Smartphones have allowed nearly anyone, almost anywhere, to connect to the internet, sparking transformations across the business world — especially in banking. Products and services once based in the physical world are now increasingly migrating to digital channels. Though the pandemic rapidly accelerated this process, it actually began years ago.
“When we started nearly 15 years ago, there were a lot of trends we started to see that are everywhere now,” Anthony Peculic, head of cards and banking as a service (BaaS) at Cross River, told PYMNTS in a recent interview.
Cross River was founded in 2008, when neobanks began to emerge. Around this time, Peculic explained, the industry witnessed the birth of innovative money movements such as push-to-card, with companies such as Uber leveraging this innovation to great success by the early 2010s. Soon, solutions that enabled people to pay one another more easily began to proliferate. Cross River’s formation at the beginning of this shift has given it a unique perspective on meeting consumers’ digital needs.
“What we see is, in order to be an effective partner for our customers, we need to provide them with all the capabilities and products they need,” Peculic said.
In-Branch Banking Is Not the Focus
Consumer interest in in-branch banking has plummeted since the beginning of the COVID-19 pandemic. However, for Cross River in-branch banking has long been of secondary importance, stemming from its origins.
“[We opened in 2008,] when [many] traditional banks were closing their doors and branches were shuttering, rendering conventional banking services and loans less accessible to consumers. As a result, Cross River explored innovative technologies to incorporate into the banking system to reach consumers in new ways,” Peculic explained.
In 2010, for example, Cross River entered its first tech partnership, having realized the increasing demand for partnerships with third-party origination platforms.
“We knew a window of opportunity was opening for a nimble, technology-driven bank with aspirations of providing access to credit for consumers who were abandoned by legacy banks,” he said.
FinTechs are catering to consumers who may have relied on traveling to a bank branch by offering them access to credit and other banking services in new ways — an approach Cross River has embraced.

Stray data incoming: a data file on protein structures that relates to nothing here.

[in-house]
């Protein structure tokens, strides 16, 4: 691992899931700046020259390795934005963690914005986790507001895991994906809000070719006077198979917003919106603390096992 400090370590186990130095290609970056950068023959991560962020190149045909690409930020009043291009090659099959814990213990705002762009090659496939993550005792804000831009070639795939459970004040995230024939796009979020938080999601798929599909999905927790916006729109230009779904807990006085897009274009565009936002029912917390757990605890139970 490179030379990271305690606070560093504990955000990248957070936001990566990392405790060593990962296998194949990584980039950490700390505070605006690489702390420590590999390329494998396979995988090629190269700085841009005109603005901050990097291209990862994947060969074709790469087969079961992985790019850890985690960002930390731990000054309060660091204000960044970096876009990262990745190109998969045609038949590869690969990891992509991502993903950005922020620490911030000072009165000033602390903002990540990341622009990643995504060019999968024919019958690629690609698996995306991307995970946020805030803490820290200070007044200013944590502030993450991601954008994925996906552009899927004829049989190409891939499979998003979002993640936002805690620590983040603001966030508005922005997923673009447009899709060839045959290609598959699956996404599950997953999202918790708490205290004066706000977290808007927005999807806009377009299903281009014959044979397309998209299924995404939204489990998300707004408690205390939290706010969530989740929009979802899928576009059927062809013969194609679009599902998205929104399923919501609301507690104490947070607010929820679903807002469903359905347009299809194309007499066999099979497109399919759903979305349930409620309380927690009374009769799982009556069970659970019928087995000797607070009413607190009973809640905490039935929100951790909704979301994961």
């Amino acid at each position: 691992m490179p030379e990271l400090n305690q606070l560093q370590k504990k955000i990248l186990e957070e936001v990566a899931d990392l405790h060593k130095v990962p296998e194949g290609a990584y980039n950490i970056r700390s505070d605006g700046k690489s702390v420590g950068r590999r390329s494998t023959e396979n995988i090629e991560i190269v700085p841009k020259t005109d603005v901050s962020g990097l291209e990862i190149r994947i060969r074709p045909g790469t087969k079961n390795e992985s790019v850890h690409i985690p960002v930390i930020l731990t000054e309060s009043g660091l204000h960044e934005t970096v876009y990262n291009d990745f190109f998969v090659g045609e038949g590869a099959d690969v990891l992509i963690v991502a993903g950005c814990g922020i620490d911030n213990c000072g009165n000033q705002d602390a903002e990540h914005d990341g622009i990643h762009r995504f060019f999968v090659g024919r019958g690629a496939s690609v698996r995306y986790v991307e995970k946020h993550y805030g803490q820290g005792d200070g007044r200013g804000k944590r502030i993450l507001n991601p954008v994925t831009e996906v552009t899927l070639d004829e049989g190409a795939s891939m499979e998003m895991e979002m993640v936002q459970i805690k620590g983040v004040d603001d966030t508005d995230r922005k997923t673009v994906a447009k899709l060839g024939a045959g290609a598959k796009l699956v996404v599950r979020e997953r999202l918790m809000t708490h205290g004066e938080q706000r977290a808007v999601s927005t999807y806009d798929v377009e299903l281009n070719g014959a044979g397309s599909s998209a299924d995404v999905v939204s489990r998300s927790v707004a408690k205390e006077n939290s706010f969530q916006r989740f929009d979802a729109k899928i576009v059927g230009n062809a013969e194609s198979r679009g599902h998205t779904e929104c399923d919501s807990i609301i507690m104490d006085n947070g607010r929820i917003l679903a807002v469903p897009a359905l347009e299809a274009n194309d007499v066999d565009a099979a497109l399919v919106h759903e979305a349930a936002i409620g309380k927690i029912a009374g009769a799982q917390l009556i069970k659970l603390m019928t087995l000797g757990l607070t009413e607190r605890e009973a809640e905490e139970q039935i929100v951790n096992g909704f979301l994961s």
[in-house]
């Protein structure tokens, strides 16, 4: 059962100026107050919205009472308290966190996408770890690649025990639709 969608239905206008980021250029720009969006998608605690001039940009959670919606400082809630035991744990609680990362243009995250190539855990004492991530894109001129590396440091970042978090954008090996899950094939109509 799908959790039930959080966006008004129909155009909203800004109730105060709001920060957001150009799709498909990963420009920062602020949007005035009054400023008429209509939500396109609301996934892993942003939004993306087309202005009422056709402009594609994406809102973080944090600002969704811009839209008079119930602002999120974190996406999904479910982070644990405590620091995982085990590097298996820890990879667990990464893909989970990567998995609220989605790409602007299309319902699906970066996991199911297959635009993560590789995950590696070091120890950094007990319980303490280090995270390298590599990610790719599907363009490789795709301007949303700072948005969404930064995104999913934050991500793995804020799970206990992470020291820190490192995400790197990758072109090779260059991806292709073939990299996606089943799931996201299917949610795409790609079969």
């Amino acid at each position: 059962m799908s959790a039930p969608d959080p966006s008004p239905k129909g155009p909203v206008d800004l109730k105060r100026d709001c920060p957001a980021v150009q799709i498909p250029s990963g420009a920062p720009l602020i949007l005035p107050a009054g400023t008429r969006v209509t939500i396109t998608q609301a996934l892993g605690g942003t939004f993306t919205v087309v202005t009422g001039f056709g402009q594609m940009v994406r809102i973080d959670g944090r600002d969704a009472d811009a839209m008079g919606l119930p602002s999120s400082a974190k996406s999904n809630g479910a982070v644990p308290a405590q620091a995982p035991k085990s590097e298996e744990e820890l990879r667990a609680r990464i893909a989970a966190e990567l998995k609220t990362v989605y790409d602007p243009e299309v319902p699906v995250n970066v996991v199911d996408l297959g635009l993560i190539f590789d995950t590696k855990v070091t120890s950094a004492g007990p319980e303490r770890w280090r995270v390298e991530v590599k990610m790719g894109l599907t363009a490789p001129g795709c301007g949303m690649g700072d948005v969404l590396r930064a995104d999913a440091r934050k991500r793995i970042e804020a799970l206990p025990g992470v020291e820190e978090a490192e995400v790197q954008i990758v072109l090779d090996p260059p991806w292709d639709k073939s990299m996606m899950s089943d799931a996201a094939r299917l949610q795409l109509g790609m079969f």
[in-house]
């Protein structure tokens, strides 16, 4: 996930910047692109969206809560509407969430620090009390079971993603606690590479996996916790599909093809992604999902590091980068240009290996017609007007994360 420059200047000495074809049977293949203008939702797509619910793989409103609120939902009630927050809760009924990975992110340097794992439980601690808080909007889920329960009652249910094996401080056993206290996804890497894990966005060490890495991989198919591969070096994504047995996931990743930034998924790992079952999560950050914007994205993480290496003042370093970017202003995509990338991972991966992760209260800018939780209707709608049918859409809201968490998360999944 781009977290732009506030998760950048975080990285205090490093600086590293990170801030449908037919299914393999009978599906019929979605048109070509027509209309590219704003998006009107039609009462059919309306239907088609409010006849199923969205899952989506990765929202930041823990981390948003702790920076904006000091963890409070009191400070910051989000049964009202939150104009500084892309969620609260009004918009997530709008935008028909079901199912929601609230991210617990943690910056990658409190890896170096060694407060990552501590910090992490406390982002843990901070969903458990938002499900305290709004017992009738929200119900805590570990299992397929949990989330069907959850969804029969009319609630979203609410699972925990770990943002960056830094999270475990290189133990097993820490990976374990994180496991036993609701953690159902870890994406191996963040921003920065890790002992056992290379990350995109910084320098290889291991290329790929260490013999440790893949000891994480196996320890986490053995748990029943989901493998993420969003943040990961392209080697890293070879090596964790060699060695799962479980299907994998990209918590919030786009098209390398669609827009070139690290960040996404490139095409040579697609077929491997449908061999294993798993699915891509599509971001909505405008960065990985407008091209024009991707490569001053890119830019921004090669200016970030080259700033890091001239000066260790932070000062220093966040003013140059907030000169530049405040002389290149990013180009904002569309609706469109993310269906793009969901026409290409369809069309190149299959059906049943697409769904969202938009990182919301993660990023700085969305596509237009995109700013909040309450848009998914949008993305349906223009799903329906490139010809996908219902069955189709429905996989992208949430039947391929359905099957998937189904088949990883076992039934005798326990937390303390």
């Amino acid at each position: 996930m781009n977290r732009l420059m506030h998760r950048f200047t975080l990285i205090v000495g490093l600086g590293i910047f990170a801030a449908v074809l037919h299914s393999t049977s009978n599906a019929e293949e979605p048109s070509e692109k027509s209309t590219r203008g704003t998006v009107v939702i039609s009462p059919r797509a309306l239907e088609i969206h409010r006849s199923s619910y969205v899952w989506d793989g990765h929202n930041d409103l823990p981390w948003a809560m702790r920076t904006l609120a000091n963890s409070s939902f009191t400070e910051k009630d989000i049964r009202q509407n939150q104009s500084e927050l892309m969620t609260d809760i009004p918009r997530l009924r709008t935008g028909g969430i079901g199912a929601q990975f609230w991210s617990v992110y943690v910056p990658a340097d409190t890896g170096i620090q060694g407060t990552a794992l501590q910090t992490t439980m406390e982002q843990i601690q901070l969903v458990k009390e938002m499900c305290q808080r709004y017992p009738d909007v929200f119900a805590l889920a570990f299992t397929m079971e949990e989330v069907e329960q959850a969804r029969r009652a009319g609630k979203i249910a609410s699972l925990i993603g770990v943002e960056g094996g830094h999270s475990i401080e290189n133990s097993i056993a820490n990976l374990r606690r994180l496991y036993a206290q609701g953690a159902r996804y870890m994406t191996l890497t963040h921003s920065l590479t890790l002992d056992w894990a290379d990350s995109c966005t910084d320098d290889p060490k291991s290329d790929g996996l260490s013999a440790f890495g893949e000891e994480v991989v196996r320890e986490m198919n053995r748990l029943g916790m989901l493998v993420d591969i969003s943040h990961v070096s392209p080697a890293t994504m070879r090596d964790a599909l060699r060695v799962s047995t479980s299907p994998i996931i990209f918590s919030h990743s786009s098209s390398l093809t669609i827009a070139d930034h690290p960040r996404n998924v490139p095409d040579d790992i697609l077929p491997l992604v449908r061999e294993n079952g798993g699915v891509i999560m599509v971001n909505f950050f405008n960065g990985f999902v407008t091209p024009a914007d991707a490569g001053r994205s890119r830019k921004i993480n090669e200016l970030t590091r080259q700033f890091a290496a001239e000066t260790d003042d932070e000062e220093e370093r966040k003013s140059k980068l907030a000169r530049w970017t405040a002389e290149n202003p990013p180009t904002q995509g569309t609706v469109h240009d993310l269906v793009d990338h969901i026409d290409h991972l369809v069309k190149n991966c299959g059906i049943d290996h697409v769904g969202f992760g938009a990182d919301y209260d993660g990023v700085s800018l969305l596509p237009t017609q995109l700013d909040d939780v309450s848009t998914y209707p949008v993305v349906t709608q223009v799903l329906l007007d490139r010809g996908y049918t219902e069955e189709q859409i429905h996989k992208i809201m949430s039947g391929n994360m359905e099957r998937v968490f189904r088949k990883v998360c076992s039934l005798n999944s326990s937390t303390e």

“Cross River’s core business and offerings are in [the digital solutions] space, and much less so in our branches,” Peculic said. “While our original branch still stands today in Teaneck, New Jersey, the banking industry has changed. Fundamentally, I don’t see the physical presence going away. However, I think that there are going to be ways to make it more digital.”
Online Banking and Digital Tools Are Essential
To meet its customers’ needs, Cross River offers a diverse set of products, starting with payments. It provides customers with almost every way to move money, including numerous real-time payment options.
“This allows our customers to … select and use the best methods to get the money where they need to, whether [they are] paying bills, paying businesses or just moving money around accounts,” Peculic said. “All those things come together, and we need to provide all the tools to support that.”
Cross River’s mobile wallet offerings exemplify the bank’s all-encompassing approach. The bank supports all the major mobile wallets, and its customers are using them to such a degree that Peculic views this functionality almost as a requirement. The bank also has a lending platform that supports the decisioning and provisioning aspects of lending, including buy now, pay later (BNPL) services.
Embedded Banking Is at the Core of Meeting Customer Needs
Peculic explained that embedded banking is key to how Cross River meets its customers’ needs. This means providing and integrating — primarily through application programming interfaces and other web-based solutions — various services that look and feel as if they are part of the corporate customer’s brand. These include both day-to-day business solutions and services not traditionally viewed as banking.
Standard BNPL functionality, one of merchants’ most frequently sought-after capabilities, is a notable example. When a merchant’s customer initiates a purchase and selects the BNPL option, that process is made possible by embedded banking.
“It’s embedding banking services into what’s a normal day-to-day [purchasing] process, something that was not traditionally seen as banking,” Peculic noted.
With the financial world awash in digital products, being able to offer the solutions customers need exactly when and where they need them is a growing brand necessity. By allowing merchants and other businesses to add such features to their brands, embedded banking can be a bank’s best friend.
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